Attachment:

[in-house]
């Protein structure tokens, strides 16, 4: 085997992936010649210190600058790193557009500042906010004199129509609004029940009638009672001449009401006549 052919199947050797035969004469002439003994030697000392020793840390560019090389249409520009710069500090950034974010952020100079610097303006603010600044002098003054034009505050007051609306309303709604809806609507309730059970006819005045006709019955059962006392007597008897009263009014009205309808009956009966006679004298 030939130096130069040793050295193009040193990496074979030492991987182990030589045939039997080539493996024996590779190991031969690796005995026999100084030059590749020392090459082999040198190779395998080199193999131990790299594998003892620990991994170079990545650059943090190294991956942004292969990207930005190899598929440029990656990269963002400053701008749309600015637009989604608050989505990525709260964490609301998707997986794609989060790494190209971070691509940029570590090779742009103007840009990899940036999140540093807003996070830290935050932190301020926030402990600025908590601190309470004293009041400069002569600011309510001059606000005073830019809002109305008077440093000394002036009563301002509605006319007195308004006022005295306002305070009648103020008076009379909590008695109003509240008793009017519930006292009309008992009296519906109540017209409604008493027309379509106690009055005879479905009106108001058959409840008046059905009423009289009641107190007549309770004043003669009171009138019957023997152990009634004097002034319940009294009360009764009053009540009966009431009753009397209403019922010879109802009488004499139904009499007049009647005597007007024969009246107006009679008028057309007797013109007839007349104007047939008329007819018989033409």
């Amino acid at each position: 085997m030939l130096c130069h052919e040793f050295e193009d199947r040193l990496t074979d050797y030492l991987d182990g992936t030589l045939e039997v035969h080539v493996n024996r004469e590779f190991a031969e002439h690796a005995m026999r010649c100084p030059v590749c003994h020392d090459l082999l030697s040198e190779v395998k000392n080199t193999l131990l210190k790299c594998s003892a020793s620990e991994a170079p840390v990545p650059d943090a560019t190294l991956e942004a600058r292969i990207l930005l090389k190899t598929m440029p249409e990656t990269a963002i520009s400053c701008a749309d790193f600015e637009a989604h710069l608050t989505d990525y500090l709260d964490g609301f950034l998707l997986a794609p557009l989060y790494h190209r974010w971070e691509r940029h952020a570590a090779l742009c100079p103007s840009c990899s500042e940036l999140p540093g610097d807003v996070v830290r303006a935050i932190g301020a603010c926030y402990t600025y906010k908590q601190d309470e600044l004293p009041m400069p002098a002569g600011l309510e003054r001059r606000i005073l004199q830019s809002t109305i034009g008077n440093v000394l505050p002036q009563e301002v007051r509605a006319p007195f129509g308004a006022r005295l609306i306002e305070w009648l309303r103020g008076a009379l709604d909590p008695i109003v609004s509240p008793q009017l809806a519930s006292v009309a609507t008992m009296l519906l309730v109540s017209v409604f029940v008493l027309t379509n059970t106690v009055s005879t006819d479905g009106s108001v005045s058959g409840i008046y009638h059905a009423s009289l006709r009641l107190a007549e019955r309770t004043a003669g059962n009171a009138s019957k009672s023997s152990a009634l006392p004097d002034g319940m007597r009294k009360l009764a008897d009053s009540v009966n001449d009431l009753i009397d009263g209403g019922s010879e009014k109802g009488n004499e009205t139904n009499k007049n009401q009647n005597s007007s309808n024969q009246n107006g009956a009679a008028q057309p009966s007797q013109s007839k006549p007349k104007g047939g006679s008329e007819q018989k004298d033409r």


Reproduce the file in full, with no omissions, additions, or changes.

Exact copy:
[in-house]
């Protein structure tokens, strides 16, 4: 085997992936010649210190600058790193557009500042906010004199129509609004029940009638009672001449009401006549 052919199947050797035969004469002439003994030697000392020793840390560019090389249409520009710069500090950034974010952020100079610097303006603010600044002098003054034009505050007051609306309303709604809806609507309730059970006819005045006709019955059962006392007597008897009263009014009205309808009956009966006679004298 030939130096130069040793050295193009040193990496074979030492991987182990030589045939039997080539493996024996590779190991031969690796005995026999100084030059590749020392090459082999040198190779395998080199193999131990790299594998003892620990991994170079990545650059943090190294991956942004292969990207930005190899598929440029990656990269963002400053701008749309600015637009989604608050989505990525709260964490609301998707997986794609989060790494190209971070691509940029570590090779742009103007840009990899940036999140540093807003996070830290935050932190301020926030402990600025908590601190309470004293009041400069002569600011309510001059606000005073830019809002109305008077440093000394002036009563301002509605006319007195308004006022005295306002305070009648103020008076009379909590008695109003509240008793009017519930006292009309008992009296519906109540017209409604008493027309379509106690009055005879479905009106108001058959409840008046059905009423009289009641107190007549309770004043003669009171009138019957023997152990009634004097002034319940009294009360009764009053009540009966009431009753009397209403019922010879109802009488004499139904009499007049009647005597007007024969009246107006009679008028057309007797013109007839007349104007047939008329007819018989033409």
């Amino acid at each position: 085997m030939l130096c130069h052919e040793f050295e193009d199947r040193l990496t074979d050797y030492l991987d182990g992936t030589l045939e039997v035969h080539v493996n024996r004469e590779f190991a031969e002439h690796a005995m026999r010649c100084p030059v590749c003994h020392d090459l082999l030697s040198e190779v395998k000392n080199t193999l131990l210190k790299c594998s003892a020793s620990e991994a170079p840390v990545p650059d943090a560019t190294l991956e942004a600058r292969i990207l930005l090389k190899t598929m440029p249409e990656t990269a963002i520009s400053c701008a749309d790193f600015e637009a989604h710069l608050t989505d990525y500090l709260d964490g609301f950034l998707l997986a794609p557009l989060y790494h190209r974010w971070e691509r940029h952020a570590a090779l742009c100079p103007s840009c990899s500042e940036l999140p540093g610097d807003v996070v830290r303006a935050i932190g301020a603010c926030y402990t600025y906010k908590q601190d309470e600044l004293p009041m400069p002098a002569g600011l309510e003054r001059r606000i005073l004199q830019s809002t109305i034009g008077n440093v000394l505050p002036q009563e301002v007051r509605a006319p007195f129509g308004a006022r005295l609306i306002e305070w009648l309303r103020g008076a009379l709604d909590p008695i109003v609004s509240p008793q009017l809806a519930s006292v009309a609507t008992m009296l519906l309730v109540s017209v409604f029940v008493l027309t379509n059970t106690v009055s005879t006819d479905g009106s108001v005045s058959g409840i008046y009638h059905a009423s009289l006709r009641l107190a007549e019955r309770t004043a003669g059962n009171a009138s019957k009672s023997s152990a009634l006392p004097d002034g319940m007597r009294k009360l009764a008897d009053s009540v009966n001449d009431l009753i009397d009263g209403g019922s010879e009014k109802g009488n004499e009205t139904n009499k007049n009401q009647n005597s007007s309808n024969q009246n107006g009956a009679a008028q057309p009966s007797q013109s007839k006549p007349k104007g047939g006679s008329e007819q018989k004298d033409r």